Many of us have complex medical histories and possibly multiple physicians we see regularly. October is designated as "Organizing Your Medical Information Month" as a reminder to take some time to collect, organize, and update your records. Having your records, medical history, medication list, and other medical information organized not only helps you when seeking medical treatment, but may be an invaluable resource in the event of an emergency.
When organizing your medical information, it is advisable to have physical and digital records of your information. You can keep digital files in a cloud based system (like a folder on your Google Drive). That would be more secure than a folder on your computer desktop, in the event something happens to your computer. Digital files in the cloud would also be accessible if you needed to share your information when you are somewhere other than your home computer. Basic medical information, such as major medical concerns and medications used can also be uploaded on your phone's Health app and can include settings that only you, a trusted party, and first responders can access in the event of an emergency. Physical copies of your health records should be part of your emergency preparedness box inside your home. These documents, along with copies of your ID, Social Security Card, Birth Certificate, and other identifying information can be kept in a waterproof bag (even a large freezer bag would work) at no cost. Fire resistant safes are also an option, although they would come with an additional cost.
When gathering your information, you can call your doctors to request your medical records. Inform the office that you are creating your health record. The doctor's office will gather and print your medical information for you and you can bring your ID and pick the records up in their office. If they use online systems for medical records, they can help you log in and access that information. For printed records, providers have 30-60 days to fulfill requests according to HIPAA regulations. Depending on how long ago you were a patient, it can take longer to retrieve those records if records are kept in off-site storage.
Find an organization system that works for you. Everyone's medical history is unique, so you will have to customize your organization style based on your history. What you do not want to do is throw everything into a box with no discernable organization scheme. You want to be able to find what you need when you need it in the future. Your organization should ensure that it is especially easy to find emergency information such as names of doctors, a list of major illnesses and surgeries, immunization records, allergies, and medication currently or previously taken. You will also want to organize your records pertaining to specific health concerns, screenings, or procedures. A detailed record of family medical history may also be helpful.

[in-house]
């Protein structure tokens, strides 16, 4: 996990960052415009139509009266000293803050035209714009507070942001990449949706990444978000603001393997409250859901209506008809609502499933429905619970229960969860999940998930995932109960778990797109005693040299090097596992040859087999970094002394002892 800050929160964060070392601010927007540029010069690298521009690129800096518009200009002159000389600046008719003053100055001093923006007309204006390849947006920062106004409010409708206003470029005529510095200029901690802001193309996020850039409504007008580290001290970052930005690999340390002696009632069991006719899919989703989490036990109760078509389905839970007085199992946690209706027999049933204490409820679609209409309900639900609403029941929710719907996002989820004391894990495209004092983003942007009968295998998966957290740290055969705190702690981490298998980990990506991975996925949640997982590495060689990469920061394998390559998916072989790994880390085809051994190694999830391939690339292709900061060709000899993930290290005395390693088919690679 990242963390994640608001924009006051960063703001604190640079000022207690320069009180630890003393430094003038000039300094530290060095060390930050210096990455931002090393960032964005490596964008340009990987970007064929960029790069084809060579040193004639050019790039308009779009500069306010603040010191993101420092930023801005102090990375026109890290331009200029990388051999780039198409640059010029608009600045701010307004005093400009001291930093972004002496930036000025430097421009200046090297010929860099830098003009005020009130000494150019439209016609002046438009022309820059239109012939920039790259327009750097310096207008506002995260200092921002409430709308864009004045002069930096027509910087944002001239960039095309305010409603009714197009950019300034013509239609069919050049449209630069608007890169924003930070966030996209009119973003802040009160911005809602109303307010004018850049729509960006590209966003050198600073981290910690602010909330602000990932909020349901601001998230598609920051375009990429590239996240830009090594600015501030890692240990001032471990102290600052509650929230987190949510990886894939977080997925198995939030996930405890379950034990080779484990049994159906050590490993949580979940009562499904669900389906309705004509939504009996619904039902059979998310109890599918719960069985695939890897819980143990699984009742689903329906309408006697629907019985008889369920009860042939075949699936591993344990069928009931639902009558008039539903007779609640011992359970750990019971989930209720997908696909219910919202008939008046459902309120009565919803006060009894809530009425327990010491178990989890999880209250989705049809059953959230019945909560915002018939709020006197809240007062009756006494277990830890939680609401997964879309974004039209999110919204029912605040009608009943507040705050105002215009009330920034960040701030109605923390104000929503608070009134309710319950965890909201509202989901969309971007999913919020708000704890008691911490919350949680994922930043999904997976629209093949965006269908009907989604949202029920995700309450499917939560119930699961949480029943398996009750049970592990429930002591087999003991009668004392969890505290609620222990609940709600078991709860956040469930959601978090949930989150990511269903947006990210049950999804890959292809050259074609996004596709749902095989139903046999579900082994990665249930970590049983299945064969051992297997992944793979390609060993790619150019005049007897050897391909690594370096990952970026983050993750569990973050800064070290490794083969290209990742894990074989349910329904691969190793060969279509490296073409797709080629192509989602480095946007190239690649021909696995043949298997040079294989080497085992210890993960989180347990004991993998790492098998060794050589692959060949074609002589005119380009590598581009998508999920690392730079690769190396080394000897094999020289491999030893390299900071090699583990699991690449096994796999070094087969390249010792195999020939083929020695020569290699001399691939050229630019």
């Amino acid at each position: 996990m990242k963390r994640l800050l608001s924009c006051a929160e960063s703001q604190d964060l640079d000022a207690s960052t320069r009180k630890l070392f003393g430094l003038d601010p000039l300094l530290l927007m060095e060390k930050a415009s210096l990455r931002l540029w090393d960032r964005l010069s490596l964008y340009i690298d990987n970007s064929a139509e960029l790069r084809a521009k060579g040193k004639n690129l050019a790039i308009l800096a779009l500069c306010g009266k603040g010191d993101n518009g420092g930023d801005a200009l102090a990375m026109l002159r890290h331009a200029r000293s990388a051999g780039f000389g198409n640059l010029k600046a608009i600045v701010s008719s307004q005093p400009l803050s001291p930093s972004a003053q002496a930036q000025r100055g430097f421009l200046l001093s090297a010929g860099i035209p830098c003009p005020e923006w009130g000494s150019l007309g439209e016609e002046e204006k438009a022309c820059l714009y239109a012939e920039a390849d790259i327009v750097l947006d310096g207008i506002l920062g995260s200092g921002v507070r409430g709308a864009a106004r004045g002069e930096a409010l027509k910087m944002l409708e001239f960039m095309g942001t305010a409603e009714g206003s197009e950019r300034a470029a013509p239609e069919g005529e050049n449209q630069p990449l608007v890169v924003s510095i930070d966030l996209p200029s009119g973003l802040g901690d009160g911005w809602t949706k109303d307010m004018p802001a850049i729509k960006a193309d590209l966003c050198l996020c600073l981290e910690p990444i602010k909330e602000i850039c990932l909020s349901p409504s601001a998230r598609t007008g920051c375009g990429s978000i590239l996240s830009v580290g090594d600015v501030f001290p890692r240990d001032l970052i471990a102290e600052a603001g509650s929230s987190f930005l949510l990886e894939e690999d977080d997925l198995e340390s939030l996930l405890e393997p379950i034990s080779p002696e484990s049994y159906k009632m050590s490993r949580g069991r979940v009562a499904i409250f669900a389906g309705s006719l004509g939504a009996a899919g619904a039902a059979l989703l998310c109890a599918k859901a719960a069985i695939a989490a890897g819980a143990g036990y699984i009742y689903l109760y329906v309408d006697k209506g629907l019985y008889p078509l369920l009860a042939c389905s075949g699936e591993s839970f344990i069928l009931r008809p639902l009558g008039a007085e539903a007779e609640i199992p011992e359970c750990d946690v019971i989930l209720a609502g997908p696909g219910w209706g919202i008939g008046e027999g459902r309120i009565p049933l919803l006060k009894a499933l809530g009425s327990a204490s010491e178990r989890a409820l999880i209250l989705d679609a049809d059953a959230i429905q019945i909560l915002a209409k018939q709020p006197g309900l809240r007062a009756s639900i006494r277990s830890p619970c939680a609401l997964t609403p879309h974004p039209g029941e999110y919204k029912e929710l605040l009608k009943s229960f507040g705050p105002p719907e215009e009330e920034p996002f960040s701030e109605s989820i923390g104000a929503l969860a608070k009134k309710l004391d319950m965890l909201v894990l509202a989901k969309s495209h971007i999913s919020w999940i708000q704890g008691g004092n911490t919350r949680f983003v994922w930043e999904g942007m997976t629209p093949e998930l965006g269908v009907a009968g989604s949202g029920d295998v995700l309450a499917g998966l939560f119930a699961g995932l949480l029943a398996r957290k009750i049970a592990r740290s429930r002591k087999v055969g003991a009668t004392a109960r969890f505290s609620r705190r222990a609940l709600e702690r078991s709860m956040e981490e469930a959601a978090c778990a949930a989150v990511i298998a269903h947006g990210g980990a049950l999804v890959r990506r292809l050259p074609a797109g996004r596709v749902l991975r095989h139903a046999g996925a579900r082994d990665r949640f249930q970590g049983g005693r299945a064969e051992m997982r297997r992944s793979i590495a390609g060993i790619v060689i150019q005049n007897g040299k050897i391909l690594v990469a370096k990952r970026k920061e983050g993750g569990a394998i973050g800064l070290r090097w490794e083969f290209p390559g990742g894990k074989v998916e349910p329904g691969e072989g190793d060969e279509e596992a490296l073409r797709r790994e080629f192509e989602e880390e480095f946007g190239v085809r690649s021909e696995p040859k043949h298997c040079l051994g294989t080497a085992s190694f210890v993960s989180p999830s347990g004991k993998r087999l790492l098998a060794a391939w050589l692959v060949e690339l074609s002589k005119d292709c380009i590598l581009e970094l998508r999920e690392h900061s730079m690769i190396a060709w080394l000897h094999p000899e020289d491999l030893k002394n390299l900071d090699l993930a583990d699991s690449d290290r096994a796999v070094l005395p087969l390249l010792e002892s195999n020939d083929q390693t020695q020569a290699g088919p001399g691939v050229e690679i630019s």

Keep information regarding billing and insurance. October is set aside as Organizing Your Medical Information month because October is often the month that people are considering their healthcare options, choosing insurance plans, or renewing their annual enrollment. This is a great opportunity to look through your bills, insurance payments, and receipts and to replace copies of your insurance cards. If you've been keeping your personal medical file for multiple years, you may be able to cull through some of the documentation as well, especially financial records after the accounts are closed. If/when you decide to dispose of any records, be sure to shred documents that contain identifiable information such as financial information or social security numbers.
Lastly, include a friend. Your file should include emergency contacts and this is a great time to ensure names, phone numbers, and email addresses are current. Update your list for any additions or subtractions that need to occur. If you are not married, check your life insurance policy to ensure the contact information for the beneficiary is current. If you are married, who is your and your spouse's emergency contact if something happens to both of you? If you've had a legal name change through marriage, divorce, or other reasons, ensure your records include copies of those changes. If you have children turning 18, you may want to update your emergency contacts and policies to include them. Inform a trusted individual not living in your house how and where to access your information if there is an emergency. And most importantly, take some time each year to revisit your personal medical record to update any changes so that you will be prepared for the future.